Two Bitcoins held in both hands with a Binance price chart opened in the background.

Joel had saved up a six-figure sum in crypto. He is most lost and can’t get the rest out

After five years of flying in and out of mining in Far North Queensland, Joel had almost saved up enough for a down payment on the first house.

Then, about six months ago, the price of bitcoin started a long decline.

Now he’s lost most of his savings – and this week his luck got even worse.

The company that manages its cryptocurrency in exchange for rewards has frozen withdrawals for all of its customers, meaning Joel can’t even access his money.

“Before prices fell, it started to look like a house,” said the 24-year-old electrician.

Joel is one of many Australians whose financial fate will be decided in the coming days, after the price of bitcoin plunged about 30 percent in the past week, boosting confidence and heightening fears of further declines.

The value of bitcoin (AUD) is at an 18-month low.Provided: Google

On popular Australian cryptocurrency Facebook groups, moderators have posted links to counseling hotlines.

“There are a lot of very concerned people out there,” said Luke Torsello, moderator of the 99,000-member Crypto Australia Facebook group.

“Everyone is in damage control right now.”

What causes the fall?

Inflation, says Chris Berg, co-director of RMIT’s Blockchain Innovation Hub.

Central banks around the world raising interest rates to fight inflation have led investors to withdraw from so-called “risky assets,” or assets with a high degree of private volatility.

“Crypto is the ultimate risk agent, so it’s the first to fall,” said Dr. Mountain.

This came as a surprise to some. Cryptocurrencies have been promoted in some quarters as an “anti-inflation hedge”, meaning they would stay in value or increase in value if inflation rose.

That’s not how it went.

“Bitcoin is not an inflation hedge,” said Dr. Mountain.

The combined market value of all cryptocurrencies is now reportedly less than $US1 trillion ($1.43 trillion), or about a third of its November value.

So that’s about $2 trillion ($2.86 billion) that cryptocurrency wiped out in just over half a year.

As the price falls, investors get nervous.

Last month, Terra, which was one of the world’s most valuable and stable digital currencies, crashed in valuecausing it to lose 95 percent of its value in 48 hours and cause a widespread loss of confidence.

A month later, this caused problems for Joel’s cryptocurrency lender Celsius.

Why is Celsius in trouble?

About six months ago, Joel deposited the crypto he had accumulated over the past five years in a crypto savings account of the US-based company Celsius, which was founded in 2017.

Celsius was set up like a bank, but promised much higher interest rates of up to 18 percent a year.

It said it could afford such high rates by making long-term loans and earn even greater returns.

This may have sounded too good to be true, but many people took the opportunity. As of May this year, Celsius had 1.7 million users and nearly $12 billion in assets under management.

Celsius CEO Alex Mashinsky in November 2021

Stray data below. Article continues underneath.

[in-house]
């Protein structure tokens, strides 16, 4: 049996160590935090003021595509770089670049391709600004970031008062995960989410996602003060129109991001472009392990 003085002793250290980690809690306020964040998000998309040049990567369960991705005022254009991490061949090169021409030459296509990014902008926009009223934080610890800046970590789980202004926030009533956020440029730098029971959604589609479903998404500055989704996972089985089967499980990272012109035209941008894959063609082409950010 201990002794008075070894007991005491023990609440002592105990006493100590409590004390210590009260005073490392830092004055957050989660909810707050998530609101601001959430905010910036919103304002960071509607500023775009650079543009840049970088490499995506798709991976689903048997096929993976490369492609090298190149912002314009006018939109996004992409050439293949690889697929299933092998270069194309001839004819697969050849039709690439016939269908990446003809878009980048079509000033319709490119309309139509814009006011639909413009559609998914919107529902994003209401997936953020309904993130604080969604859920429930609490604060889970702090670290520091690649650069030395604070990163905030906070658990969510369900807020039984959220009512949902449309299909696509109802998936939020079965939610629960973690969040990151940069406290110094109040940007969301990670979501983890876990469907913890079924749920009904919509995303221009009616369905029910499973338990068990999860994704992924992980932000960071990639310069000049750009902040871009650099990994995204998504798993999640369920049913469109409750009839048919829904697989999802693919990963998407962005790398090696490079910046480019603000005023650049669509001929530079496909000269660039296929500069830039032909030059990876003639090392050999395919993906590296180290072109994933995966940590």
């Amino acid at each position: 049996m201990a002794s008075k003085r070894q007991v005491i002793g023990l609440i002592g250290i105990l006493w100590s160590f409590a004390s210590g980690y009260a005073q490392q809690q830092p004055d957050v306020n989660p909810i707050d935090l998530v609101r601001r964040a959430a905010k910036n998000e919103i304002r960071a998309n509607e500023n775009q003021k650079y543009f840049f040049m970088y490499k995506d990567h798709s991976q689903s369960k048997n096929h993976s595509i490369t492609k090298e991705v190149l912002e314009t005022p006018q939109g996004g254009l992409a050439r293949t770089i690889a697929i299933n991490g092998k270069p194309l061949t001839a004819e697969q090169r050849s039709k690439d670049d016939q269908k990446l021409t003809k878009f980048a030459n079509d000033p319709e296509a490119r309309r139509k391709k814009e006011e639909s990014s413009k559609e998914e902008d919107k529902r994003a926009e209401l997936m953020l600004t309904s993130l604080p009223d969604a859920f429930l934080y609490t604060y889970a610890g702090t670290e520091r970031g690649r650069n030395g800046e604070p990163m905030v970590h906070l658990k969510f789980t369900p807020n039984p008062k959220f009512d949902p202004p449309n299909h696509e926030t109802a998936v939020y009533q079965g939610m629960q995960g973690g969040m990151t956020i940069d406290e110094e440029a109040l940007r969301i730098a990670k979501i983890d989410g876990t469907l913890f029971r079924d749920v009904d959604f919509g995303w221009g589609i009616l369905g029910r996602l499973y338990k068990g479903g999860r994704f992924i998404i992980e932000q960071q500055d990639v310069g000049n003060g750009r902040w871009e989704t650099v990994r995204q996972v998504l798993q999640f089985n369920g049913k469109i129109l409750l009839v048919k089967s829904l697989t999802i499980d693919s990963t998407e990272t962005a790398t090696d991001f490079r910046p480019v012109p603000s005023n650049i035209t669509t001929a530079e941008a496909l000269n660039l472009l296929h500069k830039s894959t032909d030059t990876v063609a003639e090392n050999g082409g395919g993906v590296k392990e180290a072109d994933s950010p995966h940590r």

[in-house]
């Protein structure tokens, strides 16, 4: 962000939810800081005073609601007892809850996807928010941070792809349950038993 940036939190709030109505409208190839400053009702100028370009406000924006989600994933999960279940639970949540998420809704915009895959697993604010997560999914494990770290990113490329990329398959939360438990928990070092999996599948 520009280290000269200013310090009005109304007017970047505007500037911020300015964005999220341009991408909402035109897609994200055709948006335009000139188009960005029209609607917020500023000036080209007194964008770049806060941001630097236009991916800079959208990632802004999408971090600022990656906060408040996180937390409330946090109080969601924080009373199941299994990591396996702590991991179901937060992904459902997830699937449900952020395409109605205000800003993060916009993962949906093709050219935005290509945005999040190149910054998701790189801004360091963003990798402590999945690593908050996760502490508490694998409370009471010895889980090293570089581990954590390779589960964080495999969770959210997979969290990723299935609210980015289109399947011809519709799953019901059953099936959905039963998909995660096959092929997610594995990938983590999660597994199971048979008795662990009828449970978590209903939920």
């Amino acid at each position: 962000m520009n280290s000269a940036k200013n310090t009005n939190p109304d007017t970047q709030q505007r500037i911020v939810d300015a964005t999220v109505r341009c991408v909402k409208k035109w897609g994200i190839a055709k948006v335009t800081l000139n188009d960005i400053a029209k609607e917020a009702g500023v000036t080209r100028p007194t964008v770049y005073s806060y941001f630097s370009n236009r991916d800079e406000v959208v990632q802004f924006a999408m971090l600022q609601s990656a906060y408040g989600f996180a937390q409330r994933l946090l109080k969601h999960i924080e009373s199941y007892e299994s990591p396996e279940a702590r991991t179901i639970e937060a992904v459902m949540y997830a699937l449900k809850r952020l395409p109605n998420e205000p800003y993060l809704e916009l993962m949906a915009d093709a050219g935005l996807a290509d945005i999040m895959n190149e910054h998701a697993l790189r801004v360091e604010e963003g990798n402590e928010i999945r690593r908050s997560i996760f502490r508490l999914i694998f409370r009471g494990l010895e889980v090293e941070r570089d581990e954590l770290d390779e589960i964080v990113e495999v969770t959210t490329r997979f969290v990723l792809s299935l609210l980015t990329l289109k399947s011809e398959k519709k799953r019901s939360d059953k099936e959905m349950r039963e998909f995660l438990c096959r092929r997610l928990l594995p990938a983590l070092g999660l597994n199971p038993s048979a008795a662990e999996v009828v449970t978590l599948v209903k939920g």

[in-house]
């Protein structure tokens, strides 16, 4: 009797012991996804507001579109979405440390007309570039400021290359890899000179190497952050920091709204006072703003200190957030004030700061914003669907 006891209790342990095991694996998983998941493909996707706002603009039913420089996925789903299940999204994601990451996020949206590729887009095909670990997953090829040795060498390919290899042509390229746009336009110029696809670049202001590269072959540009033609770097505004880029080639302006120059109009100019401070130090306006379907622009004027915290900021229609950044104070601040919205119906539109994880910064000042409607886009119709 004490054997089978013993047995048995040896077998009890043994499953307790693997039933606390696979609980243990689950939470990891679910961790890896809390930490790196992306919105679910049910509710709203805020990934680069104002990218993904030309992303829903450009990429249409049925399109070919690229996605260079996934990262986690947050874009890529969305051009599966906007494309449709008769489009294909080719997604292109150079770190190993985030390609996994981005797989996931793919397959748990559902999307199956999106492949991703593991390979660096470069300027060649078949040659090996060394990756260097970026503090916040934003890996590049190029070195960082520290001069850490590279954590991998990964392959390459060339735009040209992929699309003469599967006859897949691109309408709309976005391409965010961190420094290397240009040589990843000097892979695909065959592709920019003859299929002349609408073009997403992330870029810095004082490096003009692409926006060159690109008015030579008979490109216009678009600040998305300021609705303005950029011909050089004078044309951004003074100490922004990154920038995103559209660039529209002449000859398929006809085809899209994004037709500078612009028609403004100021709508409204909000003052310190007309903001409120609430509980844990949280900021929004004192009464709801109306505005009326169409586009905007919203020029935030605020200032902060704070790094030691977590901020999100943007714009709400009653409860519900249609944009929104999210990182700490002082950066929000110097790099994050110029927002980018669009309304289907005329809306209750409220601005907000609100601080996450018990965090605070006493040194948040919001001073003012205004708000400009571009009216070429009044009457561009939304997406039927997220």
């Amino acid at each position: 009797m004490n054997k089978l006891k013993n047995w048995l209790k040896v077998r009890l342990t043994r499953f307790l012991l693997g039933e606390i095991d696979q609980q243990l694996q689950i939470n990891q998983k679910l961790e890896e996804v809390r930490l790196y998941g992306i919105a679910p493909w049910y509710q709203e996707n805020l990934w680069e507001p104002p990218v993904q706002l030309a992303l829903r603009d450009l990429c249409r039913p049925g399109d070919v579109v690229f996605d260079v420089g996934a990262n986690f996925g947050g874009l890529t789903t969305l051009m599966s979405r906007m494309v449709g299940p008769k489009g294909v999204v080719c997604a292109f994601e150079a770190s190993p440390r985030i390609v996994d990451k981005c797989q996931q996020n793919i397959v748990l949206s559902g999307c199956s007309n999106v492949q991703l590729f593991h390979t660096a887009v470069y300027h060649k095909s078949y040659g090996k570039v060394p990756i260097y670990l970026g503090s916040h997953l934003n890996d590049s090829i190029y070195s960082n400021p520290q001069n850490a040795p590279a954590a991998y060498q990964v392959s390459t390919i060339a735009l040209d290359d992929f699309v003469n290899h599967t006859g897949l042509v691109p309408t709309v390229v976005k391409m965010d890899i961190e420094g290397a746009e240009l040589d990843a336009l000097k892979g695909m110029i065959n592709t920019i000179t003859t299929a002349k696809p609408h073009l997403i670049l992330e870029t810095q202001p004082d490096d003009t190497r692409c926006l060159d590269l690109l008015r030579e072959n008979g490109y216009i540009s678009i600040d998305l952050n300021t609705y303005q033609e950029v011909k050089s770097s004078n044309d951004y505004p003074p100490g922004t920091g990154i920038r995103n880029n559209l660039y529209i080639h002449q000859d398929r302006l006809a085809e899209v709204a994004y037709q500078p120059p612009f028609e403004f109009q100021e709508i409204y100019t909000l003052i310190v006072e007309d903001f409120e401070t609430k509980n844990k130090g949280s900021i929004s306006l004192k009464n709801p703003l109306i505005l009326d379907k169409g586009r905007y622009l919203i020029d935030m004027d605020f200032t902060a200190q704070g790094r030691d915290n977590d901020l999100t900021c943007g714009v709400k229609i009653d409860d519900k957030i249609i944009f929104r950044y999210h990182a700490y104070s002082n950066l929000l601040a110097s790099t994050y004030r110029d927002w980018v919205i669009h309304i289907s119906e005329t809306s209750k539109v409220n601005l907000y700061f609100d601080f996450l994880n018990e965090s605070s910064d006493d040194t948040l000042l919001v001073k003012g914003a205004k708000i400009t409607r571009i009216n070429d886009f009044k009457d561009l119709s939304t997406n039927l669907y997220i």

Celcius CEO Alex Mashinsky in November 2021, when bitcoin was soaring.Getty: Piaras Midheach

The business model worked well while the market was strong.

But when Terra crashed spectacularly last month, rumors spread that Celsius would face a liquidity crisis, meaning it wouldn’t have the cash for customers to withdraw their funds.

An old-fashioned bank run ensued: customers rushed to withdraw their money.

At the time, Celsius CEO Alex Mashinsky dismissed the trust collapse as “FUD,” or fear, uncertainty and doubt.


But the next day, on Monday in Australia, Celsius abruptly announced that it was “stopping all shooting”.

Joel was taken by surprise.

“It’s the bulk of my assets,” he said.

Theo, a 32-year-old from Sydney who works in logistics and freight forwarding, has most of his savings locked up in Celsius.

“It kind of feels like my money is being held hostage,” he said.

He was also saving for a down payment on the first house and an engagement ring.

What happens now?

It’s not clear what will happen to Celsius, what the company plans to do to remedy the situation, or whether customers will get their money back.

The company’s CEO, Alex Mashinsky, broke a three-day silence on Thursday.


What happens next depends in part on several unknowns, including where Celsius invested its customers’ money and how much money it had previously set aside to be available for customer withdrawals.

We don’t know these things because while it is like a bank, Celsius is not regulated as a bank, which must have a certain amount of capitalization (ie money set aside for customer withdrawals).

“We don’t know the position of Celsius,” said Dr. Mountain.

“We don’t know if it went bankrupt and maybe it hasn’t – there are all kinds of rumors going around.”

Now the regulators are getting closer. State security agencies in four US states have reportedly launched probes in Celsius.

Pushed to crypto by inflation and unaffordable housing

On pages like Crypto Australia, a common refrain in Celsius news was “Not your keys, not your coins”, meaning those who apparently lost money shouldn’t have stored their coins with a centralized exchange or company that could be hacked. , or otherwise go under.

In 2014, hackers stole more than $660 million ($945 million) in money from users of the world’s largest exchange, Mt Gox.

“I’m from the Mt Gox era, so I learned my lesson, ‘Not your keys, not your crypto,'” said Luke Torsello of Crypto Australia.

Newer members learned it first, Torsello said.

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